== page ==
Wednesday, January 25, 2012

A hiker’s orientation to the Suiattle River region

By Kim Brown, Public Lands Intern

Sulphur Mtn. fire lookout site and the true summit beyond
 A generation of hikers have never seen what lies beyond milepost 12.0 of the 23 mile-long Suiattle River Road – and many who have seen it, have missed out on all the Suiattle region has to offer since a series of washouts in 2003, 2006, and 2007 have steadily gnawed away at the road. An important portal to the west side of the Glacier Peak Wilderness Area, the Suiattle River Road, which runs along the Suiattle River northwest of Darrington, has been missed by many Northwesterners. Nearly a decade later, the road is still not repaired. To some, this blog post is a reminder to what we’ve been missing – to others, it’s a primer.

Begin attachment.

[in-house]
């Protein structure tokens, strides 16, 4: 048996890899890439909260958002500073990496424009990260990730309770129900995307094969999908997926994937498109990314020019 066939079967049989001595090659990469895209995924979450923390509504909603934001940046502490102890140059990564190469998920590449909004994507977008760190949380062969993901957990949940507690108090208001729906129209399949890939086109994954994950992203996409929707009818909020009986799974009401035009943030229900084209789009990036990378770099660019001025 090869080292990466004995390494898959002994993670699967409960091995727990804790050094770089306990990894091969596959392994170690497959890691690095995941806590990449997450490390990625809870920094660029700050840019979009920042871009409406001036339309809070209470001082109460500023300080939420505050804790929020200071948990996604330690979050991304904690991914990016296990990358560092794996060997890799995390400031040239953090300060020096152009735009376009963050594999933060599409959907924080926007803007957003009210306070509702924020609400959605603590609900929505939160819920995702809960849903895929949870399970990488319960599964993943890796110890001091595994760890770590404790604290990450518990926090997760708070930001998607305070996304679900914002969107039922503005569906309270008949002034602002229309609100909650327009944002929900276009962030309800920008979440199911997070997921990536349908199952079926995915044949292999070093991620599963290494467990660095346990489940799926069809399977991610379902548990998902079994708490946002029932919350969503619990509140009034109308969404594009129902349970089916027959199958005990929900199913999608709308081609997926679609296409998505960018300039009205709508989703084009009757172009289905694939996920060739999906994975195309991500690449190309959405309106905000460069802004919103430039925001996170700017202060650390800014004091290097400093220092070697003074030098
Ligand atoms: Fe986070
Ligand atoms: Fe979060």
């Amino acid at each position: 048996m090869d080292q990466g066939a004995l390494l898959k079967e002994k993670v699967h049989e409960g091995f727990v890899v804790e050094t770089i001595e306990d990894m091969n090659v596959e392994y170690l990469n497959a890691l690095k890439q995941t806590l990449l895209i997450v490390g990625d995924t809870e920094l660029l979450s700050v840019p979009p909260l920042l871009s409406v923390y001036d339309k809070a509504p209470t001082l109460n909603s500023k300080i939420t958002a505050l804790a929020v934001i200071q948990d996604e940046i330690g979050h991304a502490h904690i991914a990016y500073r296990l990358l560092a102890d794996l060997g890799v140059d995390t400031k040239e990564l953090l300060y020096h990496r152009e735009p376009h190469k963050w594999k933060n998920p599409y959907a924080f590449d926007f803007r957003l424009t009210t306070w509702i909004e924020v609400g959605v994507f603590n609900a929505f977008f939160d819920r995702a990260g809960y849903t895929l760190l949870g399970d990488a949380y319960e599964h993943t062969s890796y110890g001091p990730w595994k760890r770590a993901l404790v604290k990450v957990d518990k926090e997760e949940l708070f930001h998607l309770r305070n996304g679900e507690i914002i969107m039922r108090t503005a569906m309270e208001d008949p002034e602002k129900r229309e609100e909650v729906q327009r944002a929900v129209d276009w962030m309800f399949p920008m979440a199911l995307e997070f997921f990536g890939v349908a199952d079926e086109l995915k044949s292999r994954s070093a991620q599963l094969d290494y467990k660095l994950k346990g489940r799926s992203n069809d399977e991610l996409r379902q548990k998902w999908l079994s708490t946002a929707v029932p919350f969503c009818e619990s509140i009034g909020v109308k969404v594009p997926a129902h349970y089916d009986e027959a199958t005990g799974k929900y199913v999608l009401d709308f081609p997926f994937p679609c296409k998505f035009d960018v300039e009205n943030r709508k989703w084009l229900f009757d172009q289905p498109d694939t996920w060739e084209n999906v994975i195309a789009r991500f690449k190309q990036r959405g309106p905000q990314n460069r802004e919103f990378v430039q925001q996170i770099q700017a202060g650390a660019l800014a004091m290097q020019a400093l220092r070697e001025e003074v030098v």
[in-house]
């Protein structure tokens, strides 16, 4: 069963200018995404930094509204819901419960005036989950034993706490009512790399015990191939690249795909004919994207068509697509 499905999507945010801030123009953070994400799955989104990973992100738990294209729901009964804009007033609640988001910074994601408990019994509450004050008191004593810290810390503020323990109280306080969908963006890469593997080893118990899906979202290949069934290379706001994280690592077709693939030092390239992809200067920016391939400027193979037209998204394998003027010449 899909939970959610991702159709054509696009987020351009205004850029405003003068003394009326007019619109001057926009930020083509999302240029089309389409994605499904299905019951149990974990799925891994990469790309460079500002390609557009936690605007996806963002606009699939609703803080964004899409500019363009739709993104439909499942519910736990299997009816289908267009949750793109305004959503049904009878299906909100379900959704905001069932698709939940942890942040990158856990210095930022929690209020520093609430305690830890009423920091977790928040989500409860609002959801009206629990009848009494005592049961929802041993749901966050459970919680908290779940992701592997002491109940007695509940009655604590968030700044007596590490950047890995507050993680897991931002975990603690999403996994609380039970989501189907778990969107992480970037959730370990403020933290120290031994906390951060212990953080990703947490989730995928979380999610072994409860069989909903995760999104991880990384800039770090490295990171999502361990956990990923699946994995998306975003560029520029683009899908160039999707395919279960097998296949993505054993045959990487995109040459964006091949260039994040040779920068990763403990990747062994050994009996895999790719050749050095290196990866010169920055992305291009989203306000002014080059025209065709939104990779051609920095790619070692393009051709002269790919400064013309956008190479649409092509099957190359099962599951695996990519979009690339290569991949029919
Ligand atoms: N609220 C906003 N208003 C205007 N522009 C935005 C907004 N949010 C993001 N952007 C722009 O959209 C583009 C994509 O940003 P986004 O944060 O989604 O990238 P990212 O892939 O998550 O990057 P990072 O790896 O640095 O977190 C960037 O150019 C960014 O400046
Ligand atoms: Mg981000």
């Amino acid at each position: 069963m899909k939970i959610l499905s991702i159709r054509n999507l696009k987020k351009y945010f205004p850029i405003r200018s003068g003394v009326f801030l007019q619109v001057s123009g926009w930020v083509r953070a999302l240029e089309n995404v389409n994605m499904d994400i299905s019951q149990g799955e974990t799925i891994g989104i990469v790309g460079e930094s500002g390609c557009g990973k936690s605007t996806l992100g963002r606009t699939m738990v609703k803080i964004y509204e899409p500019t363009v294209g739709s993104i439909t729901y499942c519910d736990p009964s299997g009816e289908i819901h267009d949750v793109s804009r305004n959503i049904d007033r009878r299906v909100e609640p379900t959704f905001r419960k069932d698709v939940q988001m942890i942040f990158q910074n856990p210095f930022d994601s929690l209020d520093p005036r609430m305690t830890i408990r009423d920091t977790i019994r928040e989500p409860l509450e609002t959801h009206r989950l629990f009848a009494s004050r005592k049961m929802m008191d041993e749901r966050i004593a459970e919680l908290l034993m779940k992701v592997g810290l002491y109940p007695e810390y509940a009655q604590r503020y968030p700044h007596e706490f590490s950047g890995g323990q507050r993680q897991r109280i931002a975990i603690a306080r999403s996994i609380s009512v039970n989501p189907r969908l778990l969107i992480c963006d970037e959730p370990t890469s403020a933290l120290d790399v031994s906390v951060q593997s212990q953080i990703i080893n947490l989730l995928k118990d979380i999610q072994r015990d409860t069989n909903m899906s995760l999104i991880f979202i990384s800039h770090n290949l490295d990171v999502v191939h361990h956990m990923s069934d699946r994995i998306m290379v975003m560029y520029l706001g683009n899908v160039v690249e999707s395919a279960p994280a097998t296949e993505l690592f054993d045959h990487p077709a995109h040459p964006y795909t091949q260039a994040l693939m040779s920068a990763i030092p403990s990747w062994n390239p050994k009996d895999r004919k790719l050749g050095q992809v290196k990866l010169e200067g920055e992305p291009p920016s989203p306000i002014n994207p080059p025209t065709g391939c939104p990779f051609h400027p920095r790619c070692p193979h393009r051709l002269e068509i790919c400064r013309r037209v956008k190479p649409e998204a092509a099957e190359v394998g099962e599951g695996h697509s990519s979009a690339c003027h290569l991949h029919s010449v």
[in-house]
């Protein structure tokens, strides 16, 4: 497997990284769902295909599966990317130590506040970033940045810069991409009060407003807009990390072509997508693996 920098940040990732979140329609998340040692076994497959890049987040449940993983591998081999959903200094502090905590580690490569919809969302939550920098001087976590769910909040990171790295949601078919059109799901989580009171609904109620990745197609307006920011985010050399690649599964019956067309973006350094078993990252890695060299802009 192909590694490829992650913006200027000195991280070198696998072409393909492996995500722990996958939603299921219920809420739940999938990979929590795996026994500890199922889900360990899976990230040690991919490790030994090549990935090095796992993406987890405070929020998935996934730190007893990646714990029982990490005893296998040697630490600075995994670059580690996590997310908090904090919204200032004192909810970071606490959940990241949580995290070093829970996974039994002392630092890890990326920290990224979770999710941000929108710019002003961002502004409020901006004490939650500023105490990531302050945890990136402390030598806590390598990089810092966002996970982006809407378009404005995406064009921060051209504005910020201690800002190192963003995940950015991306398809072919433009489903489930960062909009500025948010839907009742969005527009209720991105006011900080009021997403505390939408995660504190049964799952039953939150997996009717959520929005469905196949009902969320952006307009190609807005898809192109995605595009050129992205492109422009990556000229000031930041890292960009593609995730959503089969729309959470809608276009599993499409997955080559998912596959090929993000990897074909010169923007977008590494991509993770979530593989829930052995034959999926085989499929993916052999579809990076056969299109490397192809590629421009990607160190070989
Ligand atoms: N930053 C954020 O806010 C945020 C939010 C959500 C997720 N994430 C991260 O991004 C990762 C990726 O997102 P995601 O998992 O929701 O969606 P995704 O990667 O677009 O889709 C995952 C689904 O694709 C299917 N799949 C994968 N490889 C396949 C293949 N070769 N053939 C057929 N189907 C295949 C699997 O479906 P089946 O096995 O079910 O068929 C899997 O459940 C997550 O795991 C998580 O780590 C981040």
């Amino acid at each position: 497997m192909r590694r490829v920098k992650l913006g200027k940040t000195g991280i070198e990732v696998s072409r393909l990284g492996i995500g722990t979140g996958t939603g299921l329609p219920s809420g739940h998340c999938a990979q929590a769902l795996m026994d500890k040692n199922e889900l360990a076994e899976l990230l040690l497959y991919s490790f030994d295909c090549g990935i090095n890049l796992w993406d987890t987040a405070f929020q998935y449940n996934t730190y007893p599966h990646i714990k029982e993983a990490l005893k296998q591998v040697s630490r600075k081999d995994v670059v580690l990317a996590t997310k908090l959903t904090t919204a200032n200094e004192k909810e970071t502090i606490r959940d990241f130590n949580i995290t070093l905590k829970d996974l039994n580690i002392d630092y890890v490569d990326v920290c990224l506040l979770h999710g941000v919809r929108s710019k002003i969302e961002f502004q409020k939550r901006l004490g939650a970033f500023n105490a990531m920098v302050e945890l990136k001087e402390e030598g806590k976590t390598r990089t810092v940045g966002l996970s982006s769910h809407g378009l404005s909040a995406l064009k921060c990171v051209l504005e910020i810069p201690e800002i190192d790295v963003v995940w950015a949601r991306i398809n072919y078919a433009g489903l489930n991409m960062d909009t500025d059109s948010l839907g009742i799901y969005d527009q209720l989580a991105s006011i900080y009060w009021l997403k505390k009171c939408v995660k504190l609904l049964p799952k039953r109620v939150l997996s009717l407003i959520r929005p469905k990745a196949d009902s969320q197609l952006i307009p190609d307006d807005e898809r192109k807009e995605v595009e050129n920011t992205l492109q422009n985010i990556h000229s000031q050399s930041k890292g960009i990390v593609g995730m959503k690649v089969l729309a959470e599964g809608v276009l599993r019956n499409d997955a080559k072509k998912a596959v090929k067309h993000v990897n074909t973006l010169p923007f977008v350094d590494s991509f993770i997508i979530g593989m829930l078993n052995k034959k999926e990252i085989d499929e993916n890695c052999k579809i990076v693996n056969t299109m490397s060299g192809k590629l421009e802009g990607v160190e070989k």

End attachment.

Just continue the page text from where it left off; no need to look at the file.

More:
Initially a Native American route used for hunting and trading across the Glacier Peak region, then later a logging railroad grade, the present-day Suiattle Road was built in phases, completed around 1931. Generations of people have enjoyed the wild places of the Suiattle River, including renowned guidebook author and conservationist Harvey Manning, who received his advocacy epiphany high on the flanks of the mountains above the Suiattle River (see pg 62 of linked article).
Trails wind through old growth forests, popping out at high mountain lakes and meadow- laden ridges that lead to glaciers and thick walls of volcanic ash deposited by Glacier Peak, Washington’s most remote volcano. Destinations accessed by the Suiattle River Road include the Pacific Crest Trail (PCT), the Suiattle River Trail, Miner’s Ridge Fire Lookout, the Milk Creek trail, Lime Ridge, Sulphur Mountain trail, Bath Lakes High Route, Sulphur Hot Springs, Green Mountain Lookout, Huckleberry Mountain trail, Downey Creek trail, the Ptarmigan Traverse and Dome Peak. Popular drive-in campgrounds near the roads end include Sulphur Creek, Buck Creek and Downey Creek.